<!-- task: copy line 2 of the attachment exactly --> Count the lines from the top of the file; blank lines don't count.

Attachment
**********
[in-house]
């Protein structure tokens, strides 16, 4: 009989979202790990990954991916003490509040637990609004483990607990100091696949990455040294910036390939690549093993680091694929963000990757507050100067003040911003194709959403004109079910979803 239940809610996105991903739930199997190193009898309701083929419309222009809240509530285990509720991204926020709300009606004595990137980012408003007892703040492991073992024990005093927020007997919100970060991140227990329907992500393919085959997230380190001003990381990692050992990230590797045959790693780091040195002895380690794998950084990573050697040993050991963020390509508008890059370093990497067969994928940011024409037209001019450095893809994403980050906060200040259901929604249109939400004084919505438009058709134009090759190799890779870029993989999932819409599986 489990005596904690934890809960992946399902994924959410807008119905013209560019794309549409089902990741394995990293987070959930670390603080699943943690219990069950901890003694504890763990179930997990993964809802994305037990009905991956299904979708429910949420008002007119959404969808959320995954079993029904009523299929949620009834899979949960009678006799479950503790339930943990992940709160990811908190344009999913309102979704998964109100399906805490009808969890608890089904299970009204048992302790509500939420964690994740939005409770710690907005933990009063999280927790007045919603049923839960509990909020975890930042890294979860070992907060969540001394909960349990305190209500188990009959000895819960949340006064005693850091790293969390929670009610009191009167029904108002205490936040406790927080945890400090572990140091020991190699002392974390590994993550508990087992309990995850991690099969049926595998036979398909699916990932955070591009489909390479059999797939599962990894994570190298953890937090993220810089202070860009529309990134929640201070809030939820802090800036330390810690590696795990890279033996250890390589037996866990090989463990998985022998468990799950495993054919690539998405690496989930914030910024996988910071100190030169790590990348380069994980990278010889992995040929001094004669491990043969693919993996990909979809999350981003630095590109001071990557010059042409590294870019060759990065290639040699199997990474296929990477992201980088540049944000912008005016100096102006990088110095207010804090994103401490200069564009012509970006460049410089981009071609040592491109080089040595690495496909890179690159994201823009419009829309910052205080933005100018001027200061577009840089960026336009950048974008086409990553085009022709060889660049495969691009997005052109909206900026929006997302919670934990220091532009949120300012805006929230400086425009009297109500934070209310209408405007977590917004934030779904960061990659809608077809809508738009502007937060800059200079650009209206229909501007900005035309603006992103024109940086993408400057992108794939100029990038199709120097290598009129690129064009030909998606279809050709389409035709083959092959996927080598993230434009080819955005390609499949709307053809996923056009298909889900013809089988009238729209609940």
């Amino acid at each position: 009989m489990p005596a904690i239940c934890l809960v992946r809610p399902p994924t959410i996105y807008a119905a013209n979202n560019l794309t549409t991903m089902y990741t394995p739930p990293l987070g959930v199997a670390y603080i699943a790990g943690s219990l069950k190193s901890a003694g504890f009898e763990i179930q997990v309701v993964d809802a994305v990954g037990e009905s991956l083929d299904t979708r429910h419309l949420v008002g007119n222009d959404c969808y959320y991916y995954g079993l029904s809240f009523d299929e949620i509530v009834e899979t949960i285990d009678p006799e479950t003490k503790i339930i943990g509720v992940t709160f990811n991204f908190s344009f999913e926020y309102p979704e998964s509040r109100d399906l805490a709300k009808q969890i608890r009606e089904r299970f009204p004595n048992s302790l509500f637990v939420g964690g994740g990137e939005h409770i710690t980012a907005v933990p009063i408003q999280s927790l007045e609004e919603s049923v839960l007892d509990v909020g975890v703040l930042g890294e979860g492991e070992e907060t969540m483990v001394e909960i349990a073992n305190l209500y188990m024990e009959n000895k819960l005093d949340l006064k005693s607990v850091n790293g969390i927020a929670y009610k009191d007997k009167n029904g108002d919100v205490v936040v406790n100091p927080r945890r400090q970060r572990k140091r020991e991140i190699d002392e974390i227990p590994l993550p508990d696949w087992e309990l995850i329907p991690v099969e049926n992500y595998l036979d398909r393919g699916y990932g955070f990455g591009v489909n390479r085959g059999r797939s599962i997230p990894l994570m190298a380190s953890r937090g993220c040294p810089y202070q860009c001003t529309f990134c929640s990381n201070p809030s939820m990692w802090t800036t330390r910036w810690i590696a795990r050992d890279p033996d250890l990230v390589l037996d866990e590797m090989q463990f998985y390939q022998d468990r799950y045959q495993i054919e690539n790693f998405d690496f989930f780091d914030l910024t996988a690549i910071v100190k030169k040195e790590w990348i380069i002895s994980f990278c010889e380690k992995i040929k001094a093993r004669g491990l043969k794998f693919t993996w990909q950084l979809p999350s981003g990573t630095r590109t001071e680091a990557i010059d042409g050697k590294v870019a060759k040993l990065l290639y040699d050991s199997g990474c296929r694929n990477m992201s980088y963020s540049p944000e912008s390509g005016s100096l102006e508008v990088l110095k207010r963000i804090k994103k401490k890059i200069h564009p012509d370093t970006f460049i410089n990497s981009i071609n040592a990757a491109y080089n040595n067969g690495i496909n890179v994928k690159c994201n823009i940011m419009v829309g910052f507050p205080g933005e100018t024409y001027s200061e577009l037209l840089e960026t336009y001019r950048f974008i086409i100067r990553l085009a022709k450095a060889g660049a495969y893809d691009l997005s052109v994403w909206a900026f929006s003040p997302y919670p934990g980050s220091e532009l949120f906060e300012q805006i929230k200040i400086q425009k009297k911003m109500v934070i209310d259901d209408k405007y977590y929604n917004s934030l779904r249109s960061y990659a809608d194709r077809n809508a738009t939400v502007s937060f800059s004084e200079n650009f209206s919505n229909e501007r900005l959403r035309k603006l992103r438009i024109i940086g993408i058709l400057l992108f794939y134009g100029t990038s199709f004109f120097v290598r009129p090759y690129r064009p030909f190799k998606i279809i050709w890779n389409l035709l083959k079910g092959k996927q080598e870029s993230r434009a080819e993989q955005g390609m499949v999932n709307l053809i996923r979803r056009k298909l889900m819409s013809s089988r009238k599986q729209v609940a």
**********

């Protein structure tokens, strides 16, 4: 009989979202790990990954991916003490509040637990609004483990607990100091696949990455040294910036390939690549093993680091694929963000990757507050100067003040911003194709959403004109079910979803 239940809610996105991903739930199997190193009898309701083929419309222009809240509530285990509720991204926020709300009606004595990137980012408003007892703040492991073992024990005093927020007997919100970060991140227990329907992500393919085959997230380190001003990381990692050992990230590797045959790693780091040195002895380690794998950084990573050697040993050991963020390509508008890059370093990497067969994928940011024409037209001019450095893809994403980050906060200040259901929604249109939400004084919505438009058709134009090759190799890779870029993989999932819409599986 489990005596904690934890809960992946399902994924959410807008119905013209560019794309549409089902990741394995990293987070959930670390603080699943943690219990069950901890003694504890763990179930997990993964809802994305037990009905991956299904979708429910949420008002007119959404969808959320995954079993029904009523299929949620009834899979949960009678006799479950503790339930943990992940709160990811908190344009999913309102979704998964109100399906805490009808969890608890089904299970009204048992302790509500939420964690994740939005409770710690907005933990009063999280927790007045919603049923839960509990909020975890930042890294979860070992907060969540001394909960349990305190209500188990009959000895819960949340006064005693850091790293969390929670009610009191009167029904108002205490936040406790927080945890400090572990140091020991190699002392974390590994993550508990087992309990995850991690099969049926595998036979398909699916990932955070591009489909390479059999797939599962990894994570190298953890937090993220810089202070860009529309990134929640201070809030939820802090800036330390810690590696795990890279033996250890390589037996866990090989463990998985022998468990799950495993054919690539998405690496989930914030910024996988910071100190030169790590990348380069994980990278010889992995040929001094004669491990043969693919993996990909979809999350981003630095590109001071990557010059042409590294870019060759990065290639040699199997990474296929990477992201980088540049944000912008005016100096102006990088110095207010804090994103401490200069564009012509970006460049410089981009071609040592491109080089040595690495496909890179690159994201823009419009829309910052205080933005100018001027200061577009840089960026336009950048974008086409990553085009022709060889660049495969691009997005052109909206900026929006997302919670934990220091532009949120300012805006929230400086425009009297109500934070209310209408405007977590917004934030779904960061990659809608077809809508738009502007937060800059200079650009209206229909501007900005035309603006992103024109940086993408400057992108794939100029990038199709120097290598009129690129064009030909998606279809050709389409035709083959092959996927080598993230434009080819955005390609499949709307053809996923056009298909889900013809089988009238729209609940």